Iconographic Tracking: A Digital Research Method for Circulation Studies
Laurie E. Gries, University of Colorado-Boulder
This workshop will introduce participants to digital research strategies for tracing the circulation, transformation, and consequentiality of new media artifacts (images, tweets, memes, etc.). Participants will specifically learn how do iconographic tracking (as modeled in Still Life with Rhetoric (Gries 2015)) through the strategic use of web research, Google Fusion Tables, and data visualizations. Participants will walk away from this workshop with printed guidelines for implementing iconographic tracking, which can be used for research and pedagogical purposes, as well as hands-on-experience in putting this digital research method into practice.
The workshop will have four parts:
- An initial introduction to iconographic tracking and discussion about its past uses and affordances
- A collaborative research exercise in which participants learn how to do iconographic tracking; participants will specifically learn digital research strategies for collecting, coding, visualizing, and analyzing new media data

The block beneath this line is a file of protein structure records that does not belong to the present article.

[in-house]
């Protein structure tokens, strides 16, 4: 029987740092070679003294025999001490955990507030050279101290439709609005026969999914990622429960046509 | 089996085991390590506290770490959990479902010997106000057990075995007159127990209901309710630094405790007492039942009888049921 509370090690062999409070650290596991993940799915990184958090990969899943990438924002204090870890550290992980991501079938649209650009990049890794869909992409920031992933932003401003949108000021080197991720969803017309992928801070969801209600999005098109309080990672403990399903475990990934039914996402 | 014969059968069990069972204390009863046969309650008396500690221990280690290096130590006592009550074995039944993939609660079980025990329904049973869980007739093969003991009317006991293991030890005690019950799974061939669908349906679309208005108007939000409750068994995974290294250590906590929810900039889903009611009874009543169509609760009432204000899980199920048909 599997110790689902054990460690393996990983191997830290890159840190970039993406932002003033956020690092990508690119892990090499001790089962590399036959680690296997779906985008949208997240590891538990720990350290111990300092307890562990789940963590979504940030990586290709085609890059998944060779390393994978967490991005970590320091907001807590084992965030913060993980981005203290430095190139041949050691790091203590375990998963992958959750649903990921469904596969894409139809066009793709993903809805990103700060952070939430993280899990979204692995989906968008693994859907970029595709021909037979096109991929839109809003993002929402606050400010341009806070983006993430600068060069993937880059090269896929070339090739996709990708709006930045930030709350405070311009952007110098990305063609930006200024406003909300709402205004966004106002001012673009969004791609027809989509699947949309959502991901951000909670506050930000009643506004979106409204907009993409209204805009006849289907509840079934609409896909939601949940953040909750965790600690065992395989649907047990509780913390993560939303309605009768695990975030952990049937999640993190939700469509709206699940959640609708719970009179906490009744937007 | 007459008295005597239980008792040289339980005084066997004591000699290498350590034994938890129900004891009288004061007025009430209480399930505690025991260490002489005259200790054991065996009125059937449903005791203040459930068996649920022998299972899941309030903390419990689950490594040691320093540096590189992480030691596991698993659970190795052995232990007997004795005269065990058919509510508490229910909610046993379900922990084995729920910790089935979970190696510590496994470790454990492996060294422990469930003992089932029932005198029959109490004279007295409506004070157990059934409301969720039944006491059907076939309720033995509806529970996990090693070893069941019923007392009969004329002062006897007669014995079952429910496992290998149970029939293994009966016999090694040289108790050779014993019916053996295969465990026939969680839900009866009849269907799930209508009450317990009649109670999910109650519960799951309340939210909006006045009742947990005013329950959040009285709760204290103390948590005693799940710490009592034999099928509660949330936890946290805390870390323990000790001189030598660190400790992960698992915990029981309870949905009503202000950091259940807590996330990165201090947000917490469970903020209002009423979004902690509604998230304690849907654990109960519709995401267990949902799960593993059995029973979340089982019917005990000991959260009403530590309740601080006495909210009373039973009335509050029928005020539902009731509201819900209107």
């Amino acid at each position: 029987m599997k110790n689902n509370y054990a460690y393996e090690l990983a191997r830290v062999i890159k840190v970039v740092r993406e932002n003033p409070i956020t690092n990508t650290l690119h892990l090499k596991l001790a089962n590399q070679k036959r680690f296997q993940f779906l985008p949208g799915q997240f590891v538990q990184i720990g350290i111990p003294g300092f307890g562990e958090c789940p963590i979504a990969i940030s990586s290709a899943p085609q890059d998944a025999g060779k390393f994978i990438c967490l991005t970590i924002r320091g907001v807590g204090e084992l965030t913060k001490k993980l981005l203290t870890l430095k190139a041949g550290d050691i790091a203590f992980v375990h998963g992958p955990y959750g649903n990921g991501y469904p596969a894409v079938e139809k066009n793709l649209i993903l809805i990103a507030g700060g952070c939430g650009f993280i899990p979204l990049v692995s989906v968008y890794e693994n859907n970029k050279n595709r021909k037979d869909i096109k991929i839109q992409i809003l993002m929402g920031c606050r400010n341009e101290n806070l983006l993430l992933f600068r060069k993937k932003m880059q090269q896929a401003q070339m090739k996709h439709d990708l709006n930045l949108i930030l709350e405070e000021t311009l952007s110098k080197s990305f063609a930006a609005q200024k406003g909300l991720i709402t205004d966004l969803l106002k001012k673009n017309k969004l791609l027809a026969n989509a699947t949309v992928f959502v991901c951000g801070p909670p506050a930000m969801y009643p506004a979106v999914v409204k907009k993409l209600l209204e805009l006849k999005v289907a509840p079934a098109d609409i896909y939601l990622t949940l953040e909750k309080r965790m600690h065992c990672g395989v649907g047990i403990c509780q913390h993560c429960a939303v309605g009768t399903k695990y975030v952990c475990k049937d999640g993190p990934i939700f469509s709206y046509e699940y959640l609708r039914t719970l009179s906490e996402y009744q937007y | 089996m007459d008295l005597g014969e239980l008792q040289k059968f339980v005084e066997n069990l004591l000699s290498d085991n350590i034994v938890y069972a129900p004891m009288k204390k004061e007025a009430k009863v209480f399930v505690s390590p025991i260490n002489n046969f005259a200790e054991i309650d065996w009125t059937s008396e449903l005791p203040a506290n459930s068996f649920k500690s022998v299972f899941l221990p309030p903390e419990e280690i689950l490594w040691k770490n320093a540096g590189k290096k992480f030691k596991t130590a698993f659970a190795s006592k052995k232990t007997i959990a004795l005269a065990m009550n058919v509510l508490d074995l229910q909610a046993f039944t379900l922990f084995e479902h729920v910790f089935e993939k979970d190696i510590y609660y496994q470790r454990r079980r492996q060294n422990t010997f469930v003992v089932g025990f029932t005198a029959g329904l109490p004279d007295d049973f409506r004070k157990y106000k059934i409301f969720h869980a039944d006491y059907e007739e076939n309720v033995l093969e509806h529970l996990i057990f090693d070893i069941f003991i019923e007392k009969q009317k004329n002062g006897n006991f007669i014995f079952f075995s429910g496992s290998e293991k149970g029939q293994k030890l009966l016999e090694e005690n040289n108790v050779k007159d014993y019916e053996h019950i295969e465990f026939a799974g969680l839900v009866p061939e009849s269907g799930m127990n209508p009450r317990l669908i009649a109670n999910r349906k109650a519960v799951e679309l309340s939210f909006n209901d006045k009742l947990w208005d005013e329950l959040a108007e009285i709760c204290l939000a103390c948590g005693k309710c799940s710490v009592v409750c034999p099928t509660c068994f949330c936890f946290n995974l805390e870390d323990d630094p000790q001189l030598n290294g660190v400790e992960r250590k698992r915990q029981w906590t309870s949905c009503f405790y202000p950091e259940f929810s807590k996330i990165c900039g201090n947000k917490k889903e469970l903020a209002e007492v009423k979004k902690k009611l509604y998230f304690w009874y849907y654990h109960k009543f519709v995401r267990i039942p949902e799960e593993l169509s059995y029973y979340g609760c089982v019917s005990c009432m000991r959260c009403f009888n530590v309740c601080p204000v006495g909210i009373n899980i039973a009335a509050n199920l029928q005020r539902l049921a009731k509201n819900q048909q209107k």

- An individual research activity in which participants use iconographic tracking to work with their own object of study
- Follow up discussions about this research method’s affordances, limitations, and potential for both future research and teaching
In preparation for the workshop, participants will be asked to read one article that will be sent prior to the workshop. Participants will also be asked to identify a new media artifact (image, tweet, meme, video, etc.) that they are interested in tracing and complete a brief digital research activity, which will help them collect data that they can work with during the workshop.
For Information about how to apply see the complete call for participation .